Bitcoin Price Continues Rising – Surpasses $14,000 Mark

The price of Bitcoin continued rising to unheard of levels yesterday and today and is now trading at well over $14,000 on some exchanges. It seems that institutional investors are looking at the crypto currency as a safe bet and there is also talk that the price could reach $19,000 by the end of the year. The imminent launch of Bitcoin futures traded by CME is also propelling Bitcoin to new highs. Negative comments from other financial analysts do not appear to have dented the crypto currency’s potential to continue rising.

Bitcoin’s rise however has not translated into any positive movements for the other crypto currencies that were all in the red yesterday. Amongst these was Ripple which continued dropping by at least 10% while Dash retreated to the high 600’s from its previous record levels of well over 800 – an almost 20% drop. Ethereum and Ethereum Classic also made substantial losses, going down by around 10% with Bitcoin Cash also disappointing.

Bitcoin price continues to rapid upward strides, gaining over $1,000 on Wednesday to firmly shatter the $12,000 milestone with a new all-time high of $12,947 (Coinbase).

The world’s first and largest cryptocurrency struck $12,000 earlier and, in doing so, expanded to a market cap of $200 billion for the first time in history. That dollar figure represents an 1100% gain since the turn of the year, when bitcoin began trading at $1,000 on January 1st.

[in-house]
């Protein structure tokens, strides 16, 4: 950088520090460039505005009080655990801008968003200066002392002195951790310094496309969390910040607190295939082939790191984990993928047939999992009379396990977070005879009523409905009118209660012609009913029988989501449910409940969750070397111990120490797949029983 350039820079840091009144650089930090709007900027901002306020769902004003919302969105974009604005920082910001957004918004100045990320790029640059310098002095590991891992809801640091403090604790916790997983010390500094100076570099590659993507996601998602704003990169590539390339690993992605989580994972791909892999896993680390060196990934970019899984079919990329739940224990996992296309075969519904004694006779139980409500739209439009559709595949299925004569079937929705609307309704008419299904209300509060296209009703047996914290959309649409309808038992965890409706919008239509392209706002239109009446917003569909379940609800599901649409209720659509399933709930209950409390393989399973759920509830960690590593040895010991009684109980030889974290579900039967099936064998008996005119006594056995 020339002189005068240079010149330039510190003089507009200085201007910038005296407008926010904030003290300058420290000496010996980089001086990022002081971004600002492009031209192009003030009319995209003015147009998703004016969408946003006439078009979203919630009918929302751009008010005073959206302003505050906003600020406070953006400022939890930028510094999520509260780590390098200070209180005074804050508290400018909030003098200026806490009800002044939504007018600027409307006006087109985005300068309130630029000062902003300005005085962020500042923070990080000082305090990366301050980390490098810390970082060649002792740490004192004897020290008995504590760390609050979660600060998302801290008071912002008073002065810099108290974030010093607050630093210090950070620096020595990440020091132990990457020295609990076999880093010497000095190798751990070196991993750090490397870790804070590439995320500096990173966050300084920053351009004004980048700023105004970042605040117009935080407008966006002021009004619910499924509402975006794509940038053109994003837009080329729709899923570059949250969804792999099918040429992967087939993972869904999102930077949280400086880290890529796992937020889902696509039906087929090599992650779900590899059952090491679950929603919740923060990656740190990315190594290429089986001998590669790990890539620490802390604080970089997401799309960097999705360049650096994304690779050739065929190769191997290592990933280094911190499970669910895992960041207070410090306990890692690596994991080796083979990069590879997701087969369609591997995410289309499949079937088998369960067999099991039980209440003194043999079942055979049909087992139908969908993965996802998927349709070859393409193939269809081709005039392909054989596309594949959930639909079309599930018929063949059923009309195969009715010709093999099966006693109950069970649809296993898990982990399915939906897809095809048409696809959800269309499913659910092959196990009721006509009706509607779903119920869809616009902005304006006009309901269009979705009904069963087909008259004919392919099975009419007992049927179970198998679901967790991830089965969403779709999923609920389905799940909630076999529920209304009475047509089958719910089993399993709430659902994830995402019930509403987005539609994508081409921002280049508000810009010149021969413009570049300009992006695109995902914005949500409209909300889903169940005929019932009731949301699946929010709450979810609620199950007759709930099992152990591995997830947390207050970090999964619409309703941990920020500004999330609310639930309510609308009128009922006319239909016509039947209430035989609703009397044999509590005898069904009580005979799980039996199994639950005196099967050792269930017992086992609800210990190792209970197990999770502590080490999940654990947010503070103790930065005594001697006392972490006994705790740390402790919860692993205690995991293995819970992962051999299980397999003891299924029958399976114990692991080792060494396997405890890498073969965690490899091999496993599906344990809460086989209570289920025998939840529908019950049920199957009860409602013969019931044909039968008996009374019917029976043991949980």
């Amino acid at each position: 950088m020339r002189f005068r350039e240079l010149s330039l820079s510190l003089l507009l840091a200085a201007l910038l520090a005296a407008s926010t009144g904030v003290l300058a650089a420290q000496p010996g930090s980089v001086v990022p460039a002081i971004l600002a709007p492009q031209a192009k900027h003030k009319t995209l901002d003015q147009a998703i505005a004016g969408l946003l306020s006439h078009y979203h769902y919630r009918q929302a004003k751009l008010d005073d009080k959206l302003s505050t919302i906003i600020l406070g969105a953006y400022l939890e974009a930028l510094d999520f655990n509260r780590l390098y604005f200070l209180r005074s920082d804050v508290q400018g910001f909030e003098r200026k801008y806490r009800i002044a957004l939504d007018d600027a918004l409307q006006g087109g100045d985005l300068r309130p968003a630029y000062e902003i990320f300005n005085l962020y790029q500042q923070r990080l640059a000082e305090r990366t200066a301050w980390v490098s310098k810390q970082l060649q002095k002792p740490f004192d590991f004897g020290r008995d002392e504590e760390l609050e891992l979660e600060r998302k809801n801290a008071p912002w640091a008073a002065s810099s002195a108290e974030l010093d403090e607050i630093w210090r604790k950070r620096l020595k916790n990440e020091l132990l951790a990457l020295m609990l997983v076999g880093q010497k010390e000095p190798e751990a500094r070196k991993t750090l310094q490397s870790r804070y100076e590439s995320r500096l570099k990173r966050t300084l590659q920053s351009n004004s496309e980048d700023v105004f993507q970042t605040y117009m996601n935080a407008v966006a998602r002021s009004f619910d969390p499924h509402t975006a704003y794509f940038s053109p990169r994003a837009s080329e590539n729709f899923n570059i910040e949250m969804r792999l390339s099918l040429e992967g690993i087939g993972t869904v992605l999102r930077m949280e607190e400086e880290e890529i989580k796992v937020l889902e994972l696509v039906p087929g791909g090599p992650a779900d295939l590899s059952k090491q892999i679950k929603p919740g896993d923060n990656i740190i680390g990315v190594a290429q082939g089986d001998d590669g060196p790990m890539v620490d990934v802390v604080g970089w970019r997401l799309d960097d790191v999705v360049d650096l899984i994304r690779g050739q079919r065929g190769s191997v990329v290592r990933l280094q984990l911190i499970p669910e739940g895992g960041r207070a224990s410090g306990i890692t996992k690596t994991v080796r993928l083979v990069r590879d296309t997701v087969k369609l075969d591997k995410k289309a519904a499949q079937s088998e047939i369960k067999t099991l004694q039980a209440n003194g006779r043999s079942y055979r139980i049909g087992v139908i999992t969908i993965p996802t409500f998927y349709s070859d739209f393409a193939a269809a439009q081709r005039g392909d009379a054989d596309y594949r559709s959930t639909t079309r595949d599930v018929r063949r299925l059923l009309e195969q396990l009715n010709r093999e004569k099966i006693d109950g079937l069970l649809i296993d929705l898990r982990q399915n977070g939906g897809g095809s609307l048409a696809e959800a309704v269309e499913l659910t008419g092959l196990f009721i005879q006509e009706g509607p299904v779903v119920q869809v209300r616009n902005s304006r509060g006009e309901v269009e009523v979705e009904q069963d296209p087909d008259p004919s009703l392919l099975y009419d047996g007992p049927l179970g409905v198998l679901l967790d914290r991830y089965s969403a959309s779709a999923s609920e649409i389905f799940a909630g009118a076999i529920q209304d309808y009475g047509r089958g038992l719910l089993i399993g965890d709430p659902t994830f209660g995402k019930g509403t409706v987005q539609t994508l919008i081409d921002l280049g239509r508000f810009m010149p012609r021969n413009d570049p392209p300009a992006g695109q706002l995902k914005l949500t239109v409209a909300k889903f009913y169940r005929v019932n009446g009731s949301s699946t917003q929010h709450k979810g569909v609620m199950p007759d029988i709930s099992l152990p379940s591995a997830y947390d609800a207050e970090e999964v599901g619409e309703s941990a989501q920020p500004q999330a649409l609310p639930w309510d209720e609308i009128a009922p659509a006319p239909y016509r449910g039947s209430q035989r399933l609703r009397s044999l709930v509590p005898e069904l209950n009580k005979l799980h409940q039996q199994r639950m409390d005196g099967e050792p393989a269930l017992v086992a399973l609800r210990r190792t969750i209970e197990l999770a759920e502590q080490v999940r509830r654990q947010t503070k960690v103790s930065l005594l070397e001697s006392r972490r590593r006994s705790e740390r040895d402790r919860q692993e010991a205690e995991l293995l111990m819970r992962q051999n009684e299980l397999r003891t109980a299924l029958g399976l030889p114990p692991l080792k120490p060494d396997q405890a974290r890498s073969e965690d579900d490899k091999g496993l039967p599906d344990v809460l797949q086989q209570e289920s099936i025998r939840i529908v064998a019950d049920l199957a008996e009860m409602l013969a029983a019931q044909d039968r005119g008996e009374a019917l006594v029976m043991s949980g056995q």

Not content with dizzying heights, bitcoin’s momentum stuck and continued to gather pace as the records keep on tumbling.

At 06:30 (UTC), bitcoin price rose above $12,500 as continued optimism in global markets saw price peak to a new all-time high of $12,947 (Coinbase), a gain of nearly 10% on the day.

Market data on CoinmarketCap, which accounts trading in global markets and factors in price premiums, shows bitcoin price peaking above $13,000. Legendary trader Mark Fisher sees similarities between the dramatic ascent of the bitcoin price and the trajectory that the silver price took during the 1970s.

Fisher, founder and CEO of futures clearing merchant MBF Clearing, told CNBC’s “Fast Money: Halftime Report” that he believes bitcoin’s dramatic year-to-date run-up is the modern-day equivalent of the silver run in the late 1970s following the collapse of the Bretton Woods system.

In January 1970, an ounce of silver was traded at an average of $6.08 Over the course of the decade, the silver price doubled, an understandable phenomenon considering that the U.S. dollar decoupled from the price of gold in 1971. However, in 1979, the price of silver began to explode, and by the end of the year, it had more than quadrupled. In January 1980, silver reached an all-time high of $49.45 — $111.84 in today’s dollars — after which it began a prolonged decline that ultimately saw it bottom out at $4.05 in 2001.

Bitcoin, meanwhile, has risen approximately 1,500% in the past year, and on Tuesday it pierced $12,000 for the first time.

Fisher chalks both price movements — including the implicit assumption that bitcoin will crash just as hard as silver did — up to the same phenomenon, namely that assets that at least appear to be disconnected from Wall Street capture the imaginations of retail investors.